Seventh suspected suicide recorded in Manchester

Custos urges kindness among residents, courage to seek professional help

BY ALICIA SUTHERLAND
Observer staff reporter
sutherlanda@jamaicaobserver.com

Wednesday, December 05, 2018

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MANDEVILLE, Manchester — Custos of Manchester Sally Porteous yesterday urged residents to show kindness to each other, at all times, as one can never be sure of the troubling personal issues being experienced by others.

She was speaking to the Jamaica Observer as the parish recorded its seventh suspected suicide since the start of the year.

“It reminds us, again, that we all have to be very careful with each other, as we can never tell what is going on in another person's mind. I wish we will all have the courage and the acumen, when we feel sad and depressed, to get help,” the chief justice of the peace emphasised.

Porteous said, too, that if it is a situation that warrants professional assistance, there should be no stigma attached to it.

Police in Manchester confirmed yesterday that of the number of suspected suicides in the parish for 2018, six were men.

The latest occurred yesterday morning, when 33-year-old businessman Jason Neil was found shot in the bathroom of his home in the upscale community of Ingleside.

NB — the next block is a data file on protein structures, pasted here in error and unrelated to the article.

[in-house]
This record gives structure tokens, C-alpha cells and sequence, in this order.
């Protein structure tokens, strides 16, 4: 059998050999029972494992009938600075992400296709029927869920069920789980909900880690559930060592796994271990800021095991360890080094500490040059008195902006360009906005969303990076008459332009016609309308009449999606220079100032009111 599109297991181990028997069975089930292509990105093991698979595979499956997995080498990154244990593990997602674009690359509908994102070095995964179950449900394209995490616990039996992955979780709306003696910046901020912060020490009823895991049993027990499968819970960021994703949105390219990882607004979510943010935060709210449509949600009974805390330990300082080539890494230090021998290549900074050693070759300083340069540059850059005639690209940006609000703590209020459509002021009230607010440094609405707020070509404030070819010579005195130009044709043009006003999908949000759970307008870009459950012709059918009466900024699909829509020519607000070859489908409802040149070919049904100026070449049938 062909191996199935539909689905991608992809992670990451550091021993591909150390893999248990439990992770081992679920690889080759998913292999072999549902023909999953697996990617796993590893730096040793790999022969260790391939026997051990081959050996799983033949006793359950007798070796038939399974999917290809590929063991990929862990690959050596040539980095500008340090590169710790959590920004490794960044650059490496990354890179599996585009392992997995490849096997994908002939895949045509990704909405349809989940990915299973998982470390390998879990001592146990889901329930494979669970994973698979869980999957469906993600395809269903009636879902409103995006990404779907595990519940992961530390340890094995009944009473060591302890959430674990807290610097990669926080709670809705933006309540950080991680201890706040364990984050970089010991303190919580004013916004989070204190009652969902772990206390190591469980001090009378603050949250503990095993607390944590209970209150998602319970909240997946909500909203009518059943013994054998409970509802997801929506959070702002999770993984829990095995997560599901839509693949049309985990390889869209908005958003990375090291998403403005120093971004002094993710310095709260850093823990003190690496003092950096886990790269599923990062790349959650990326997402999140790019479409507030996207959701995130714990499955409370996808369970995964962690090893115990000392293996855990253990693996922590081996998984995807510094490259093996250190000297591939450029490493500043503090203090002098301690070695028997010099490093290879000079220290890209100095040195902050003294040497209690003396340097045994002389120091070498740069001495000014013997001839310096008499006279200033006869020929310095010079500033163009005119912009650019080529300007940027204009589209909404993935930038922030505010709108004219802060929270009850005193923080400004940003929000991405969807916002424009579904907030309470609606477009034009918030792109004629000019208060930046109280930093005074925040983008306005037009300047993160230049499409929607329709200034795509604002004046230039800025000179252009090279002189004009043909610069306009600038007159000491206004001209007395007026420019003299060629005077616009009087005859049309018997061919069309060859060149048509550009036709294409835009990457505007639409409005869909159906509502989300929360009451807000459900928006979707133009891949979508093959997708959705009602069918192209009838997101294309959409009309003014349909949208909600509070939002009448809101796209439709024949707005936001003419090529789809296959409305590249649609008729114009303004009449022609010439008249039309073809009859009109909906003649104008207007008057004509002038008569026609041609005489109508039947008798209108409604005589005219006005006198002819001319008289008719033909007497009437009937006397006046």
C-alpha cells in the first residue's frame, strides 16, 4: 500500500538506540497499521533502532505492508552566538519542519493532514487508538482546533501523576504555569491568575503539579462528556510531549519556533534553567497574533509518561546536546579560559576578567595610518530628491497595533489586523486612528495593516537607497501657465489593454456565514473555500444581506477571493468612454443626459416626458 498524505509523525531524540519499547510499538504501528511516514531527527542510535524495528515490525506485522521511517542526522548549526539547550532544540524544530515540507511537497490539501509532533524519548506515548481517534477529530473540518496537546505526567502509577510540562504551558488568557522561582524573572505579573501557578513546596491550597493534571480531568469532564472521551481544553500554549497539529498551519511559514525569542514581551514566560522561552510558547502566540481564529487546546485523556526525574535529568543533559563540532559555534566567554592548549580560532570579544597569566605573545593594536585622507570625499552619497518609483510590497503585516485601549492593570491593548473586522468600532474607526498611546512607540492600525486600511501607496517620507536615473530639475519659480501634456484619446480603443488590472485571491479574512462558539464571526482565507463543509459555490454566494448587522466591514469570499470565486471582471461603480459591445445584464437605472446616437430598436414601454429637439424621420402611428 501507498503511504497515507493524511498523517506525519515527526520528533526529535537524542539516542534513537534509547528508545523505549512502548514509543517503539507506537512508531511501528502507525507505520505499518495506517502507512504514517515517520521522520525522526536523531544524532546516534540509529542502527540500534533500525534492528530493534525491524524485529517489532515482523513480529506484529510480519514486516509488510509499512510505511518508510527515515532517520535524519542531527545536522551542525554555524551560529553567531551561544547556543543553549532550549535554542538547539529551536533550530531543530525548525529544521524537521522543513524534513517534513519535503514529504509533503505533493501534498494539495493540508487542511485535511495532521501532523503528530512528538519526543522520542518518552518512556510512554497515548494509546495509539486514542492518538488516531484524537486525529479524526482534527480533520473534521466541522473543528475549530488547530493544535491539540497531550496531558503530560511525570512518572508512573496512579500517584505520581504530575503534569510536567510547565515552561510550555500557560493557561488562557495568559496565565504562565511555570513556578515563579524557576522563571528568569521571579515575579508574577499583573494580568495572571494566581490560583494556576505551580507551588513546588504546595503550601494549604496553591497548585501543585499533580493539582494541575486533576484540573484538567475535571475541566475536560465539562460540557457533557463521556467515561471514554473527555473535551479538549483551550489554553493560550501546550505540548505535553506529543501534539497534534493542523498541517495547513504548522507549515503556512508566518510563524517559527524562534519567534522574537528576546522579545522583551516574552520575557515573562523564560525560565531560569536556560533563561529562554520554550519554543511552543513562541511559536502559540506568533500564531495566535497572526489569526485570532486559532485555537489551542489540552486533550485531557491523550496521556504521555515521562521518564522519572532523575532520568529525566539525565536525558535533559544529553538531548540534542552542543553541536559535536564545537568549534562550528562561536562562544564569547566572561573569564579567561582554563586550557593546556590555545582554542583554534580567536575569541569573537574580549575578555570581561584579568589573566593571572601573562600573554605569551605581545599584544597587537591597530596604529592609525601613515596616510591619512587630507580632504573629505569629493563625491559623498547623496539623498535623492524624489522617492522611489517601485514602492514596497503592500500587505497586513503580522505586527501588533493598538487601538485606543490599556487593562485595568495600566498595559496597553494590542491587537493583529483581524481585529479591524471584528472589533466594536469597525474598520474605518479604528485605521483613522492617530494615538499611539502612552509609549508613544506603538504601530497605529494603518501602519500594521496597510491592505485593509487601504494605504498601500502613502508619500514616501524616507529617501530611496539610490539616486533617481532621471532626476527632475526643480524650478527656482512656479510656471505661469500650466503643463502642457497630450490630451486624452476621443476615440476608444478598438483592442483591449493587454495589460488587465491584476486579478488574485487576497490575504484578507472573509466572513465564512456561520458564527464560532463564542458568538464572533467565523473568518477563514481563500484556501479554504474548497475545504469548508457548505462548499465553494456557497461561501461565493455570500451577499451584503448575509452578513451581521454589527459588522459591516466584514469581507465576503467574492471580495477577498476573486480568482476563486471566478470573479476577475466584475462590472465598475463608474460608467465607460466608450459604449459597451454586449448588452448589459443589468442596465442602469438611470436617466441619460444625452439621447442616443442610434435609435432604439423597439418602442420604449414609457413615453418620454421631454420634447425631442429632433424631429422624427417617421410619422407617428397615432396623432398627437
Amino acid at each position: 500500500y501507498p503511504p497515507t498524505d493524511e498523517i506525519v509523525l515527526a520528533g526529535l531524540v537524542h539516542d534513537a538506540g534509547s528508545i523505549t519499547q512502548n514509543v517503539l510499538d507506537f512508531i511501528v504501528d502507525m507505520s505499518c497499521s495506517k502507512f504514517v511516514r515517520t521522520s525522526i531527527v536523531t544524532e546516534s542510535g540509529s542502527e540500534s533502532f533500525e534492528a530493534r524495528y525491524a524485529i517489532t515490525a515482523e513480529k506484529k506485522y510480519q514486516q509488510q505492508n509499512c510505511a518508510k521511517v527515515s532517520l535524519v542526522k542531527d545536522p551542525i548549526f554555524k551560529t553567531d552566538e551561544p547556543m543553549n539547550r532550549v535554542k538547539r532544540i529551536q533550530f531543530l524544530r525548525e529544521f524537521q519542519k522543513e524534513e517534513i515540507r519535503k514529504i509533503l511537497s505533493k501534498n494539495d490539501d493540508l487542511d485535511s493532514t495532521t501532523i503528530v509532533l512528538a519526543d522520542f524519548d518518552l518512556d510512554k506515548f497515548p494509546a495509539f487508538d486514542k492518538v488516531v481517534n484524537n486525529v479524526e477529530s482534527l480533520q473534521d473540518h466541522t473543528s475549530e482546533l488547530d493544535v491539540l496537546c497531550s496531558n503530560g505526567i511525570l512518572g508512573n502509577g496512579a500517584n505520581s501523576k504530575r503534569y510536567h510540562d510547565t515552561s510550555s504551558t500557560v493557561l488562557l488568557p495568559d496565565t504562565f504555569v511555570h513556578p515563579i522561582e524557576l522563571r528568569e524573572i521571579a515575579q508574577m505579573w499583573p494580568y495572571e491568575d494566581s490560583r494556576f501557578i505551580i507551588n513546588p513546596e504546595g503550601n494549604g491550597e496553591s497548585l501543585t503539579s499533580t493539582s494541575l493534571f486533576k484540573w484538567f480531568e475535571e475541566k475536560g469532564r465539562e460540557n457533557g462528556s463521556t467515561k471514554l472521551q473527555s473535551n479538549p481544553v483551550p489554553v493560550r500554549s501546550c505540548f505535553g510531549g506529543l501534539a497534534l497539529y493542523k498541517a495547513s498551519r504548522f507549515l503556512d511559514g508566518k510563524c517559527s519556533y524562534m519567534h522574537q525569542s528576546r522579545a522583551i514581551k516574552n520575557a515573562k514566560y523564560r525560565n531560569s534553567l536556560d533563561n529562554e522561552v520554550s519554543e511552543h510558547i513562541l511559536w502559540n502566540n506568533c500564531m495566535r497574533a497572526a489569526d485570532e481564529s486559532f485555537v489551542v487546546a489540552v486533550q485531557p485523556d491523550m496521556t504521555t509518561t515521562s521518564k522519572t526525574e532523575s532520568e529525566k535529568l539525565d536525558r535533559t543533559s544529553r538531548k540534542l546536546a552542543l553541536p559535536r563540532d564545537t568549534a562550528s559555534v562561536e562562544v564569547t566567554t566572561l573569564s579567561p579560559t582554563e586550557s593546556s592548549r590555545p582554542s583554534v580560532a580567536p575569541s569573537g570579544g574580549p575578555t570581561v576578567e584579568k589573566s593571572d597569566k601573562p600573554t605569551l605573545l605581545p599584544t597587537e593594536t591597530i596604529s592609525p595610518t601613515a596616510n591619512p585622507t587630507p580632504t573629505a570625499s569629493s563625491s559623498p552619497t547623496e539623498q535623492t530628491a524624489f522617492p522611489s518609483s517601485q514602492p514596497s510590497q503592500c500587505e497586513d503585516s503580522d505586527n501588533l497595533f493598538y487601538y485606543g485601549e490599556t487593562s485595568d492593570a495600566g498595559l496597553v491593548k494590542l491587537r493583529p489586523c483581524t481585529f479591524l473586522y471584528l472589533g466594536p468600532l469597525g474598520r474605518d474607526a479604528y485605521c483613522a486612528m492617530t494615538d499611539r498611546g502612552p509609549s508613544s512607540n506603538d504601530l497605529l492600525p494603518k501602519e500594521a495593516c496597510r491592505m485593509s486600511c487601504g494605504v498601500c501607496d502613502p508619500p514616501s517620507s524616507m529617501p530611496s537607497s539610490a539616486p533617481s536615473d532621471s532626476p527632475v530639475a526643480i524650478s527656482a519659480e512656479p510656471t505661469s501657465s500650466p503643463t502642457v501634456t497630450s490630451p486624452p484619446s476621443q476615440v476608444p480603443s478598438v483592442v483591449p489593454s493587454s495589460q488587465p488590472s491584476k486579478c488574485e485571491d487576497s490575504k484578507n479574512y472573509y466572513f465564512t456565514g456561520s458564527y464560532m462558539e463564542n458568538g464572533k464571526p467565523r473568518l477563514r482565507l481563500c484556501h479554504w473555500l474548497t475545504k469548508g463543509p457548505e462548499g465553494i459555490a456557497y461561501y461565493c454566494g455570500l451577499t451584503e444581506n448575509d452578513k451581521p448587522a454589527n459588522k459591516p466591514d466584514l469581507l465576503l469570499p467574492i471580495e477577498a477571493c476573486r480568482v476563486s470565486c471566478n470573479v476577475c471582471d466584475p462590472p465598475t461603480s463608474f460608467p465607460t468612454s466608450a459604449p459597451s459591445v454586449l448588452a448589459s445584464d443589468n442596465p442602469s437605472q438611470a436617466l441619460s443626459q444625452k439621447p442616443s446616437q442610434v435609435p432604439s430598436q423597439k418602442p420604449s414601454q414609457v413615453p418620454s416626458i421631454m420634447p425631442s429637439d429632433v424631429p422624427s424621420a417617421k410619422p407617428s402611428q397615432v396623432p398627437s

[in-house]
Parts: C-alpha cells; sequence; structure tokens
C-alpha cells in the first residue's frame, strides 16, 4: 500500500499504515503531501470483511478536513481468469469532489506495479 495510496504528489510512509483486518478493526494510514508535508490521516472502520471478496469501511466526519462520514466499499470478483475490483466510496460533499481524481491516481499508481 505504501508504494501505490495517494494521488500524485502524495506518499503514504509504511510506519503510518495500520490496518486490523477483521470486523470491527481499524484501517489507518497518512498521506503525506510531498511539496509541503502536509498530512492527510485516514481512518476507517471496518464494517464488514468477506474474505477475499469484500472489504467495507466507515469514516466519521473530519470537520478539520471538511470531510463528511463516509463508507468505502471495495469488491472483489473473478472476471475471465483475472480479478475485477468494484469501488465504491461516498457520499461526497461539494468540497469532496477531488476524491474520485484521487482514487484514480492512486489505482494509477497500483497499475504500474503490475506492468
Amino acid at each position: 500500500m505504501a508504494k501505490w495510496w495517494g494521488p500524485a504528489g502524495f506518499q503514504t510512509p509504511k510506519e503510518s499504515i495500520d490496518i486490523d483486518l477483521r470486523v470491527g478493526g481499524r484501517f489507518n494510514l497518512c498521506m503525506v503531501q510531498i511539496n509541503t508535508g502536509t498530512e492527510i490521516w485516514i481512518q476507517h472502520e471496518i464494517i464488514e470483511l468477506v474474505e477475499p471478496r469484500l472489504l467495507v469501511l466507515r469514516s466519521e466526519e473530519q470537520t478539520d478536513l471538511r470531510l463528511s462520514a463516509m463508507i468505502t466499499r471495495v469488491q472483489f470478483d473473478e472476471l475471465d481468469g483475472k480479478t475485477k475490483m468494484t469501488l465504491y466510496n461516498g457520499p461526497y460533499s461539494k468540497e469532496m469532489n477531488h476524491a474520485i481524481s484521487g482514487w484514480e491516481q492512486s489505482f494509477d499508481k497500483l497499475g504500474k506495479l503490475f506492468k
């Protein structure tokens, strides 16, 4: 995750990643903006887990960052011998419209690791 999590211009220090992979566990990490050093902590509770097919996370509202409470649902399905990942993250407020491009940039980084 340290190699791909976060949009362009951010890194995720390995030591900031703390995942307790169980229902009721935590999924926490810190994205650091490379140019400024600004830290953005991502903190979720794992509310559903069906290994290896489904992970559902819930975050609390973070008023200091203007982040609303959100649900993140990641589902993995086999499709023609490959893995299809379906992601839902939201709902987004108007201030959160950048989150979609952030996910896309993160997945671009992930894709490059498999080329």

Police reports are that about 7:00 am, his wife heard an explosion and when she went to investigate, Neil was allegedly seen on the floor with his licensed firearm beside him.

He was confirmed dead at hospital.

The home at Julie Drive and a section of the community were cordoned off by police investigators, and up to late yesterday, the incident was still being treated as a suspected suicide.

Neil is one of the proprietors of the second-generation family-owned business, Neil's Auto Service, located on Ward Avenue in Mandeville.

Porteous said that she is familiar with the family.

“I am so shocked and deeply, deeply saddened. My heart goes out to the family,” she said.

President of the Manchester Chamber of Commerce Garfield Green said that Neil's death is a great loss to the business community.

He said through his interactions with him, Neil was easy to talk to and helpful.

On social media, Neil was remembered by friends as “a beautiful soul gone too soon”, “humble”, and “jovial”.

“Mandeville has lost one of its most hard-working sons. A man who studied to show himself approved,” one friend said, noting that though he could drive a truck from the age of 14, he took the time to do the necessary studies as he prepared himself to make a mark on the family business.

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